Federal Circuit Rejects Point of Novelty Test for Design Patent Infringement
By Anna Lamut — Edited by Stephanie Weiner
Egyptian Goddess v. Swisa
CAFC, September 22, 2008,
The U.S. Court of Appeals for the Federal Circuit affirmed the decision of the District Court for the Northern District of Texas, which had granted summary judgment in favor of Swisa, Inc, finding that no jury could reasonably find Swisa’s nail-buffer design infringed Egyptian Goddess’s design patent.
A panel of the Federal Circuit had upheld the District Court’s decision on August 29, 2007, applying the “point of novelty” test for design patent infringement. On November 26, the Federal Circuit vacated the panel’s decision, deciding to hear the appeal en banc to determine the proper standard for assessing claims of design patent infringement.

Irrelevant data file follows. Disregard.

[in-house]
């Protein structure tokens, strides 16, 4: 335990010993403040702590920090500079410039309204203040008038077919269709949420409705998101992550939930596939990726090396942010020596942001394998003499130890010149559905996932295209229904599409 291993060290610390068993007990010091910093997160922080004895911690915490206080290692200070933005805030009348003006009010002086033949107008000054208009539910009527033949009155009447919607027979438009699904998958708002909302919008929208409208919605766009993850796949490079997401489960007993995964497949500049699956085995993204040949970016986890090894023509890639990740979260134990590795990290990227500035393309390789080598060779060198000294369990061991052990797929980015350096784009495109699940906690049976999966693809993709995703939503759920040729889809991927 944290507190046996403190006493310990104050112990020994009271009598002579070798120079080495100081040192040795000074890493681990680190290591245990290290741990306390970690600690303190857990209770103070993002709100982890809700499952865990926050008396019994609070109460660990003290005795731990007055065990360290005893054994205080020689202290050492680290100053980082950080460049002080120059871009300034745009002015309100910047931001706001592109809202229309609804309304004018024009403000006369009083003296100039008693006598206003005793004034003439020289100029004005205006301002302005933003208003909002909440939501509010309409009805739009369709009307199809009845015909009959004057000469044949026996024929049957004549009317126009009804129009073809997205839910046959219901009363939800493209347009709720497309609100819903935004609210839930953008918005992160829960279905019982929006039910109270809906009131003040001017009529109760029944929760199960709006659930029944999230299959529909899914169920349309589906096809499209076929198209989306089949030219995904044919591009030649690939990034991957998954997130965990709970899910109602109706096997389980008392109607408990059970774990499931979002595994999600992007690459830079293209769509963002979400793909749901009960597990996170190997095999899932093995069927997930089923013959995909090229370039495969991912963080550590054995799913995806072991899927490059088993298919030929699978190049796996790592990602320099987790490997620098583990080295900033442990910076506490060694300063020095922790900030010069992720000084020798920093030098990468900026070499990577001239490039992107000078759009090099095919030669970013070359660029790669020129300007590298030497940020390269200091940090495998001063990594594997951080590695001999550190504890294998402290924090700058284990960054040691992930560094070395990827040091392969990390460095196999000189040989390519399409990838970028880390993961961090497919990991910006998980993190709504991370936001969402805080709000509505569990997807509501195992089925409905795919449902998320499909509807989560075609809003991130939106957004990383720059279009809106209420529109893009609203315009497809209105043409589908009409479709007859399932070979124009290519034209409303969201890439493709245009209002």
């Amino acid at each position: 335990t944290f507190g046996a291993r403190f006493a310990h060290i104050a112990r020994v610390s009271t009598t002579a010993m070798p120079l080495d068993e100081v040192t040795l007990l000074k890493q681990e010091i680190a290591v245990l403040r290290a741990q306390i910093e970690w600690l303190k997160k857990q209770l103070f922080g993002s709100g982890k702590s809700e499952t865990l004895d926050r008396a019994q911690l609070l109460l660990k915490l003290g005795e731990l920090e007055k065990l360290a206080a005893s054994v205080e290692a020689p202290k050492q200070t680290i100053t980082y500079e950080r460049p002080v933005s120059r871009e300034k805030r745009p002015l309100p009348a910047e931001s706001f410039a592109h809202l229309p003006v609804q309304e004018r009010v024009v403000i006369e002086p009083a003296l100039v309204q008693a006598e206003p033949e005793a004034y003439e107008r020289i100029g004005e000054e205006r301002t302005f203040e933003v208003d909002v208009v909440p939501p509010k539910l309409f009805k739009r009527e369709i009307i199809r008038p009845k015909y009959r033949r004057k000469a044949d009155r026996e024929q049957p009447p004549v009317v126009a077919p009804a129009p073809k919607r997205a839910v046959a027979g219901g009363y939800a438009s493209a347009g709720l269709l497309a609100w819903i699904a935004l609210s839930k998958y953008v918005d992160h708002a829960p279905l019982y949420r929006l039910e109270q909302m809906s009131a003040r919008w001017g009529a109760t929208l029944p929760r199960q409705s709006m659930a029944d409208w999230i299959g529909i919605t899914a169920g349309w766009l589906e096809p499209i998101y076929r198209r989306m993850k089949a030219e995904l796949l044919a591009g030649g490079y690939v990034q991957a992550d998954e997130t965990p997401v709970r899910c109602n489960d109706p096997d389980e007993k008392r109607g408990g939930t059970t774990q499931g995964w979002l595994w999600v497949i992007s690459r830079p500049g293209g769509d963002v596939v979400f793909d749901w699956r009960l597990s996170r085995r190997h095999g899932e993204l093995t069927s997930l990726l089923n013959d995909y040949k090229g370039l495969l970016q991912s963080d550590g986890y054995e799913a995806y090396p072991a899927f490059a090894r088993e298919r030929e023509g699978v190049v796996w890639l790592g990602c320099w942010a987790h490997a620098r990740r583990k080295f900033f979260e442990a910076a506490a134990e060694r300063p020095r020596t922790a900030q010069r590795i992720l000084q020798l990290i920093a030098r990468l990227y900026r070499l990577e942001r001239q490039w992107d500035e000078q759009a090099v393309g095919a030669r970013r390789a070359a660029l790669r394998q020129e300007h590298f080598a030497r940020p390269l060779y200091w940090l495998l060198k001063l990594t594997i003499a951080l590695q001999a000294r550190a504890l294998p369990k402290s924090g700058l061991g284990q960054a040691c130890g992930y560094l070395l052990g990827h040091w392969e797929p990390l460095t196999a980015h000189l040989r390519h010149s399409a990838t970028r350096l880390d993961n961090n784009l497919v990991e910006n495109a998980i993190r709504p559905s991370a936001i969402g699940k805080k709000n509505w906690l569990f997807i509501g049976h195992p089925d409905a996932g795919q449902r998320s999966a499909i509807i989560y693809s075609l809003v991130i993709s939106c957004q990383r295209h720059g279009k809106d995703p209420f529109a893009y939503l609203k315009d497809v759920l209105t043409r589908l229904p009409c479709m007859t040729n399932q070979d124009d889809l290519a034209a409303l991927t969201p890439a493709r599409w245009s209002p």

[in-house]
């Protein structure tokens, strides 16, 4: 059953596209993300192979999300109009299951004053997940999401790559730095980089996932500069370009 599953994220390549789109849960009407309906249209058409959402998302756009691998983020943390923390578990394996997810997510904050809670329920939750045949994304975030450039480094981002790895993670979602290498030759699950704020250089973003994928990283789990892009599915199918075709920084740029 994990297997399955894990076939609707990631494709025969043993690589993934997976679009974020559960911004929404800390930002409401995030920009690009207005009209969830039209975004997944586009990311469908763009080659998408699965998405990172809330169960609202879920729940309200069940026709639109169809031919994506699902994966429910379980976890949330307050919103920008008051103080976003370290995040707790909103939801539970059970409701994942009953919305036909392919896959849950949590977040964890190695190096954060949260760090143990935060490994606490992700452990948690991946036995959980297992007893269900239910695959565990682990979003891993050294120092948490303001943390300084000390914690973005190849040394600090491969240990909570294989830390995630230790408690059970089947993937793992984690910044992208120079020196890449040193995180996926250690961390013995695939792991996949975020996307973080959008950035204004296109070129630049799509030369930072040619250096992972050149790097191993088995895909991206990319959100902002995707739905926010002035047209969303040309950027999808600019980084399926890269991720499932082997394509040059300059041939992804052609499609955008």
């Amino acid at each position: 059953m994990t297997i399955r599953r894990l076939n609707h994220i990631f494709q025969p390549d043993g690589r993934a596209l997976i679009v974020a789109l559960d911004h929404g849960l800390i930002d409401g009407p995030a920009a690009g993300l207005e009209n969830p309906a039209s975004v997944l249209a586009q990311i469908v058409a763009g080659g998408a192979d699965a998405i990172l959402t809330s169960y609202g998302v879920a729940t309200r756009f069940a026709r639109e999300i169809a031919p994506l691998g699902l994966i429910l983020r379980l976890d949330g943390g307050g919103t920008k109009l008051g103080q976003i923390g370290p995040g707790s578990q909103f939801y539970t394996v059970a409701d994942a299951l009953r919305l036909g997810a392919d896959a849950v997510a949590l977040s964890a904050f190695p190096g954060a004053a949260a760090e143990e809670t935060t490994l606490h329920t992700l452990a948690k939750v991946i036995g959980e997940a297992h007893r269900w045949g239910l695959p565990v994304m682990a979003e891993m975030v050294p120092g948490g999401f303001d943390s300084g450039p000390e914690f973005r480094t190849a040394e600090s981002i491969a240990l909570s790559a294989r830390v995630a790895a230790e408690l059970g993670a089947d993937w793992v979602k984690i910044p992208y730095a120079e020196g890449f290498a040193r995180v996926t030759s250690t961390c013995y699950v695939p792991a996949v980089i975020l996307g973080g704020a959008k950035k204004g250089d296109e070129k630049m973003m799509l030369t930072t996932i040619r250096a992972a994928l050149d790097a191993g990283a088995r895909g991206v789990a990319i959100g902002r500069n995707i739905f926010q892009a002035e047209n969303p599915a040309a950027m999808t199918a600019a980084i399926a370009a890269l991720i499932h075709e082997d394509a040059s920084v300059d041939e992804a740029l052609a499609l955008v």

The point of novelty test states that “the accused device must appropriate the novelty in the patented device which distinguishes it from the prior art.” Sears, Roebuck & Co. v. Talge, 140 F.2d 395, 396 (8th Cir.1944). This test requires that in order to find infringement, a court must attribute the similarity of two items to the novelty which distinguishes the patented device from the prior art. By contrast, the “ordinary observer” test, established in 1871 in Gorham Co. v. White looks for substantial similarity between the two designs, as taken from the viewpoint of an ordinary observer familiar with the prior art. The Federal Circuit held that the point of novelty test should no longer be used to assess claims of design patent infringement, favoring the ordinary observer test instead. (more…)